Create a VM from a VHD by using the Azure portal

There are several ways to create a virtual machine (VM) in Azure:

  • If you already have a virtual hard disk (VHD) to use or you want to copy the VHD from an existing VM to use, you can create a new VM by attaching the VHD to the new VM as an OS disk.

  • You can create a new VM from the VHD of a VM that has been deleted. For example, if you have an Azure VM that isn't working correctly, you can delete the VM and use its VHD to create a new VM. You can either reuse the same VHD or create a copy of the VHD by creating a snapshot and then creating a new managed disk from the snapshot. Although creating a snapshot takes a few more steps, it preserves the original VHD and provides you with a fallback.

  • Take a classic VM and use the VHD to create a new VM that uses the Resource Manager deployment model and managed disks. For the best results, Stop the classic VM in the Azure portal before creating the snapshot.

  • You can create an Azure VM from an on-premises VHD by uploading the on-premises VHD and attaching it to a new VM. You use PowerShell or another tool to upload the VHD to a storage account, and then you create a managed disk from the VHD. For more information, see Upload a specialized VHD.

Don't use a specialized disk if you want to create multiple VMs. Instead, for larger deployments, create an image and then use that image to create multiple VMs.

Copy a disk

Create a snapshot and then create a disk from the snapshot. This strategy allows you to keep the original VHD as a fallback:

  1. From the Azure portal, on the left menu, select All services.
  2. In the All services search box, enter disks and then select Disks to display the list of available disks.
  3. Select the disk that you would like to use. The Disk page for that disk appears.
  4. From the menu at the top, select Create snapshot.
  5. Enter a Name for the snapshot.
  6. Choose a Resource group for the snapshot. You can use either an existing resource group or create a new one.
  7. For Account type, choose either Standard (HDD) or Premium (SSD) storage.
  8. When you're done, select Create to create the snapshot.
  9. After the snapshot has been created, select Create a resource in the left menu.
  10. In the search box, enter managed disk and then select Managed Disks from the list.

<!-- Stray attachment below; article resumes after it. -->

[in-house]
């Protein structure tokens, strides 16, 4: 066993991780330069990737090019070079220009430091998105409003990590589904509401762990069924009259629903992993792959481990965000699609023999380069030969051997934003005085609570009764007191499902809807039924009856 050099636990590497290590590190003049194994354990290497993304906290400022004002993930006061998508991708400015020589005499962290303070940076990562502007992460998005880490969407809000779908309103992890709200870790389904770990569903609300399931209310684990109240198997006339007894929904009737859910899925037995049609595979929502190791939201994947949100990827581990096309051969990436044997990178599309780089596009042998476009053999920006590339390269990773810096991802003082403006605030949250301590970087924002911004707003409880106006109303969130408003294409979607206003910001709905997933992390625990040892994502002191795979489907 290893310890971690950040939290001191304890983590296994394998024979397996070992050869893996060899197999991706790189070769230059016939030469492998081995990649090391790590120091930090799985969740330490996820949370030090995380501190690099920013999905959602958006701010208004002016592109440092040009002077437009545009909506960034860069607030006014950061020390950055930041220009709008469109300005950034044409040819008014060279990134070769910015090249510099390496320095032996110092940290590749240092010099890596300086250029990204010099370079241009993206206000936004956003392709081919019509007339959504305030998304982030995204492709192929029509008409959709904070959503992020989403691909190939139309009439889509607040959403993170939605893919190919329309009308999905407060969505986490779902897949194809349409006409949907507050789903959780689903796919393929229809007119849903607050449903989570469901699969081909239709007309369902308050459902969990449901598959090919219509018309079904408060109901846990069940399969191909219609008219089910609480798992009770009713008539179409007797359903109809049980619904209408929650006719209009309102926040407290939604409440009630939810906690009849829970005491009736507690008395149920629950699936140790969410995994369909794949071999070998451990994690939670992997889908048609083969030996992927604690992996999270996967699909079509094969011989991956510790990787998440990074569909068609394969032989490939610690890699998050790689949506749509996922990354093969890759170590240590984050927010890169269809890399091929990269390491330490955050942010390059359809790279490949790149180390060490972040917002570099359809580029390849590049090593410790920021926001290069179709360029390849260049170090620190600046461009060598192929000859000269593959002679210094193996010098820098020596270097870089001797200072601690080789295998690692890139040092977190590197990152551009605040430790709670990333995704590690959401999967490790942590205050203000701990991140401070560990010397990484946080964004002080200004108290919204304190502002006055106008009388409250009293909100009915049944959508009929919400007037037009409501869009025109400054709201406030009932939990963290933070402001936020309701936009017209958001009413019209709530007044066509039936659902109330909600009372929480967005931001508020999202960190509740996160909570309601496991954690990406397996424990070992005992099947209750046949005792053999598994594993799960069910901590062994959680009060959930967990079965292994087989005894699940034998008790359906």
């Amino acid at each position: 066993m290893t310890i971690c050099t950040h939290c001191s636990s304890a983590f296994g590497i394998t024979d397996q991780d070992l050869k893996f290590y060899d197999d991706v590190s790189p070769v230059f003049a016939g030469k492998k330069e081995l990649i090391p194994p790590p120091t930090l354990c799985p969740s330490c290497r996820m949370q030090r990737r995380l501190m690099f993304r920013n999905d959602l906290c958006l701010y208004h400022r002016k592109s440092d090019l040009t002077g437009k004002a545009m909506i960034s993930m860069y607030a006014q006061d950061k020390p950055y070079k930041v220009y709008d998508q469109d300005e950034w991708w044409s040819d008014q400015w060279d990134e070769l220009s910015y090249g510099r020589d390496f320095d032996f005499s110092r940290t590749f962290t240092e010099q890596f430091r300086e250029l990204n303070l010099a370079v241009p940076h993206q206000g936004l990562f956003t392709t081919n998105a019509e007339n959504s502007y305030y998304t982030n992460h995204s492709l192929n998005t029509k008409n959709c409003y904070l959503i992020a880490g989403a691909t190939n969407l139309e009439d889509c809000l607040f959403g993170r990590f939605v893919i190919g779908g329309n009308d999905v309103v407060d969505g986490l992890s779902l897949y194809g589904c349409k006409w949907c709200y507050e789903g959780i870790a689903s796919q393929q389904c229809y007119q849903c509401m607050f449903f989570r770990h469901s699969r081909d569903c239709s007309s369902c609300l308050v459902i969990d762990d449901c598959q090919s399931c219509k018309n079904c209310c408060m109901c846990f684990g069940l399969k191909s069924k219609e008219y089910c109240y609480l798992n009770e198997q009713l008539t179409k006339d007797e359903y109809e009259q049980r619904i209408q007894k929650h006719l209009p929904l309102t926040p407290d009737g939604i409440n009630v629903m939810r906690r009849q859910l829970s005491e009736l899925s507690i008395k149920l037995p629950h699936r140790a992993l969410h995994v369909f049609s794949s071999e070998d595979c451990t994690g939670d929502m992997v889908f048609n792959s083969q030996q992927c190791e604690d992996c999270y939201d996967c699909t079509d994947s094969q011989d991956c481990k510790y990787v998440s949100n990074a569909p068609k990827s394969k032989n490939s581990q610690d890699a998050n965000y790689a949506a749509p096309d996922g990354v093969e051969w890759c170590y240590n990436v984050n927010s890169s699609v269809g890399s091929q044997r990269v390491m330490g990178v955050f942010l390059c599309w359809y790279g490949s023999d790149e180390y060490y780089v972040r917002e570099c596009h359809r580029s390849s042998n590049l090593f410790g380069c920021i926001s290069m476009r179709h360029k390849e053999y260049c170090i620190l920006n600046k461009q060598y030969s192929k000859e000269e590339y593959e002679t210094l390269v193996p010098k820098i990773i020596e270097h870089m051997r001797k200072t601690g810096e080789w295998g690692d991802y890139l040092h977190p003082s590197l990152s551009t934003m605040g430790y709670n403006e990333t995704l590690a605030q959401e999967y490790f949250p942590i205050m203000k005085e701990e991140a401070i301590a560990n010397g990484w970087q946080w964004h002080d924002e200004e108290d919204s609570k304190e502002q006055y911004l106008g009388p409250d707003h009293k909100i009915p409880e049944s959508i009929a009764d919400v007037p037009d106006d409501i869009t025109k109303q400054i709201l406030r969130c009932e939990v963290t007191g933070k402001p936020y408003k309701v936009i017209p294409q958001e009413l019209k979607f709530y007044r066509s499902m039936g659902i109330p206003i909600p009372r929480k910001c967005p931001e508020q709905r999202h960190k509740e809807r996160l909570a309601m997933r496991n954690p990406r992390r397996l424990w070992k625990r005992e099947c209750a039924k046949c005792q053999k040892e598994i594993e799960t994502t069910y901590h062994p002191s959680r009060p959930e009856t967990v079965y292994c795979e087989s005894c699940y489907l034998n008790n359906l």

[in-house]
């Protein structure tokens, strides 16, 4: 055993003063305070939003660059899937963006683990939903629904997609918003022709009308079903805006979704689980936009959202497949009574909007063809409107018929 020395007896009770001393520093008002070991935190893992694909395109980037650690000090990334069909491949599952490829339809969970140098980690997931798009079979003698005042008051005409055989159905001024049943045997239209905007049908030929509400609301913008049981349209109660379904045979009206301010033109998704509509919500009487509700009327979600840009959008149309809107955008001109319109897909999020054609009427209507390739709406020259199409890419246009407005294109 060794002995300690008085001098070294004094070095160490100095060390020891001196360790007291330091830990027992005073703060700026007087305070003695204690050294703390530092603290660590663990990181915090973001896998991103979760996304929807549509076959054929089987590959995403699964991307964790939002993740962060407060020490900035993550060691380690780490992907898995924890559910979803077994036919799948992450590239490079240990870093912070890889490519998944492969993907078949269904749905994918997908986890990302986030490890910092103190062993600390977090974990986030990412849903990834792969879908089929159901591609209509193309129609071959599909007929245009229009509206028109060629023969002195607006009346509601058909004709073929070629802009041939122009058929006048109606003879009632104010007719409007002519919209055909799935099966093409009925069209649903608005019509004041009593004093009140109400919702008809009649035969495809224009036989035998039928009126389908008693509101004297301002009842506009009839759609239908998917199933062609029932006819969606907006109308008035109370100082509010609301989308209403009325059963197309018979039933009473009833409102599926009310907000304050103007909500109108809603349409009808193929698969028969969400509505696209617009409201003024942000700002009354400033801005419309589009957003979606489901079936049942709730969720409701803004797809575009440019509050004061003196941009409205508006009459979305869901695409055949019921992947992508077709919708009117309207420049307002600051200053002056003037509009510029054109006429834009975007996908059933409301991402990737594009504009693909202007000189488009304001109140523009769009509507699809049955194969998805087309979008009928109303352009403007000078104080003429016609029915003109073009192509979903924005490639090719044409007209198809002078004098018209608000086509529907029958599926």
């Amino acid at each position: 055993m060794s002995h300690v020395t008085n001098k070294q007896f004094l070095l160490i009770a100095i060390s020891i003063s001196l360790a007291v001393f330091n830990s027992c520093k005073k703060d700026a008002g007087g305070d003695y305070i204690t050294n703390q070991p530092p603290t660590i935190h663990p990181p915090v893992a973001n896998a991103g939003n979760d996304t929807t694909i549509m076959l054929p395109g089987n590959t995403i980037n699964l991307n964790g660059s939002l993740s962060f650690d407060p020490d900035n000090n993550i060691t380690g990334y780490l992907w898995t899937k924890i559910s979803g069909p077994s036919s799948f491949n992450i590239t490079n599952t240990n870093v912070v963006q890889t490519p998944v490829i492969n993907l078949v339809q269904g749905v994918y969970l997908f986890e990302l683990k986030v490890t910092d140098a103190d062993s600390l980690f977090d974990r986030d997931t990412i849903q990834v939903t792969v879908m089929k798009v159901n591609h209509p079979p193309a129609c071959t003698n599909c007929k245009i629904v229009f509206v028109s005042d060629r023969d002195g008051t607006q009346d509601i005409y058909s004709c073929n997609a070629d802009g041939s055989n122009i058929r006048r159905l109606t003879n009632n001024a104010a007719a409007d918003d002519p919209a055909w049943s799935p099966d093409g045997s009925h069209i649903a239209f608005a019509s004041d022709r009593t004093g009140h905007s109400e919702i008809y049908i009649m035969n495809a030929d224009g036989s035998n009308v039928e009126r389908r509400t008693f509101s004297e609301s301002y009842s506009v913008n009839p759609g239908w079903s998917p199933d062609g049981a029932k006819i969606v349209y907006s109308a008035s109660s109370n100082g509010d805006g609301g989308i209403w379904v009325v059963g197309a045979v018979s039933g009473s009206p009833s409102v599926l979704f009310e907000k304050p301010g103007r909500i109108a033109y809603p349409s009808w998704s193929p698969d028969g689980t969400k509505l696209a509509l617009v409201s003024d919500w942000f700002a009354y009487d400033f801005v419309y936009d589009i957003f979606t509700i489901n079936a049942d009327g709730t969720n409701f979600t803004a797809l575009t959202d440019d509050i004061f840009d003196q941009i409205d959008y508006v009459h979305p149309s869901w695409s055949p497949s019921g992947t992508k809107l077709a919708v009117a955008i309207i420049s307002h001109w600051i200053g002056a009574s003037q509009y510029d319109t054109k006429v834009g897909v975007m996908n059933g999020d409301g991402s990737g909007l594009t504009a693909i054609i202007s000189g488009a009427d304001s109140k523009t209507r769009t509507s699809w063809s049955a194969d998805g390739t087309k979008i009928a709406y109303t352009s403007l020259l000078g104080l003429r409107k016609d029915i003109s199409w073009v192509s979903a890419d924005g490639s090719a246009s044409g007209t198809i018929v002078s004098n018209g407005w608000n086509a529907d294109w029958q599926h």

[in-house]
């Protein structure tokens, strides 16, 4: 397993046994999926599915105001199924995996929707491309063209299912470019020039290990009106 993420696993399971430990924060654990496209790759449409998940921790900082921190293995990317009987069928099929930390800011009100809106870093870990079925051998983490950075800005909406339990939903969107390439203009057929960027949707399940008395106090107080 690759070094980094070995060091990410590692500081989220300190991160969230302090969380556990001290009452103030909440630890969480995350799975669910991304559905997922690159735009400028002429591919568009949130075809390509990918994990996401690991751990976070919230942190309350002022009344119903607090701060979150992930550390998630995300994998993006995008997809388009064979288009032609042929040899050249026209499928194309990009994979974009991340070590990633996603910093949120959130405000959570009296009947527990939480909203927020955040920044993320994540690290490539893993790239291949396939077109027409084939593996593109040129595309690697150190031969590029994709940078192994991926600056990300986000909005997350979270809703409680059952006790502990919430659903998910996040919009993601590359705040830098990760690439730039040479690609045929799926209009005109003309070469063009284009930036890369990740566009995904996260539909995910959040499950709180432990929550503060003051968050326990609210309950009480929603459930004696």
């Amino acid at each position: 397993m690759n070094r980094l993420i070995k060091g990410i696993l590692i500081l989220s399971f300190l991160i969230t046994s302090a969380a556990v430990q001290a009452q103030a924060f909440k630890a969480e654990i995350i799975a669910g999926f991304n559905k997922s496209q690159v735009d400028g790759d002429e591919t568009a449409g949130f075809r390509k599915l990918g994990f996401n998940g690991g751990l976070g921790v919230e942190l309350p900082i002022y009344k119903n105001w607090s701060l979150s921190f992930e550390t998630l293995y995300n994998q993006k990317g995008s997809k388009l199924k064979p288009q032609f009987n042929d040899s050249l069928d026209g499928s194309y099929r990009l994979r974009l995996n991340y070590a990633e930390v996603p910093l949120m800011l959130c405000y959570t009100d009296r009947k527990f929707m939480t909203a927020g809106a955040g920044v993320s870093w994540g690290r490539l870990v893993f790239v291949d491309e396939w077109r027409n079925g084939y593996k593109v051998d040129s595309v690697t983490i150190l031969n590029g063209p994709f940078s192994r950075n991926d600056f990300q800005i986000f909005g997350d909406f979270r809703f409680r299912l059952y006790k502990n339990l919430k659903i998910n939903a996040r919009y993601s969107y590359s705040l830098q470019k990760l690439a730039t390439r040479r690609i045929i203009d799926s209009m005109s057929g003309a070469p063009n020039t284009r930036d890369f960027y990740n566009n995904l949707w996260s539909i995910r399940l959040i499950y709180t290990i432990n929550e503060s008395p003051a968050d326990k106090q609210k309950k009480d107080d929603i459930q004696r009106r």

11. On the Managed Disks page, select Create.
  12. Enter a Name for the disk.
  13. Choose a Resource group for the disk. You can use either an existing resource group or create a new one. This selection will also be used as the resource group where you create the VM from the disk.
  14. For Account type, choose either Standard (HDD) or Premium (SSD) storage.
  15. In Source type, ensure Snapshot is selected.
  16. In the Source snapshot drop-down, select the snapshot you want to use.
  17. Make any other adjustments as needed and then select Create to create the disk.

Create a VM from a disk

After you have the managed disk VHD that you want to use, you can create the VM in the portal:

  1. From the Azure portal, on the left menu, select All services.
  2. In the All services search box, enter disks and then select Disks to display the list of available disks.
  3. Select the disk that you would like to use. The Disk page for that disk opens.
  4. In the Overview page, ensure that DISK STATE is listed as Unattached. If it isn't, you might need to either detach the disk from the VM or delete the VM to free up the disk.
  5. In the menu at the top of the page, select Create VM.
  6. On the Basics page for the new VM, enter a Virtual machine name and either select an existing Resource group or create a new one.
  7. For Size, select Change size to access the Size page.
  8. Select a VM size row and then choose Select.
  9. On the Networking page, you can either let the portal create all new resources or you can select an existing Virtual network and Network security group. The portal always creates a new network interface and public IP address for the new VM.
  10. On the Management page, make any changes to the monitoring options.
  11. On the Guest config page, add any extensions as needed.
  12. When you're done, select Review + create.
  13. If the VM configuration passes validation, select Create to start the deployment.

Next steps

You can also use PowerShell to upload a VHD to Azure and create a specialized VM.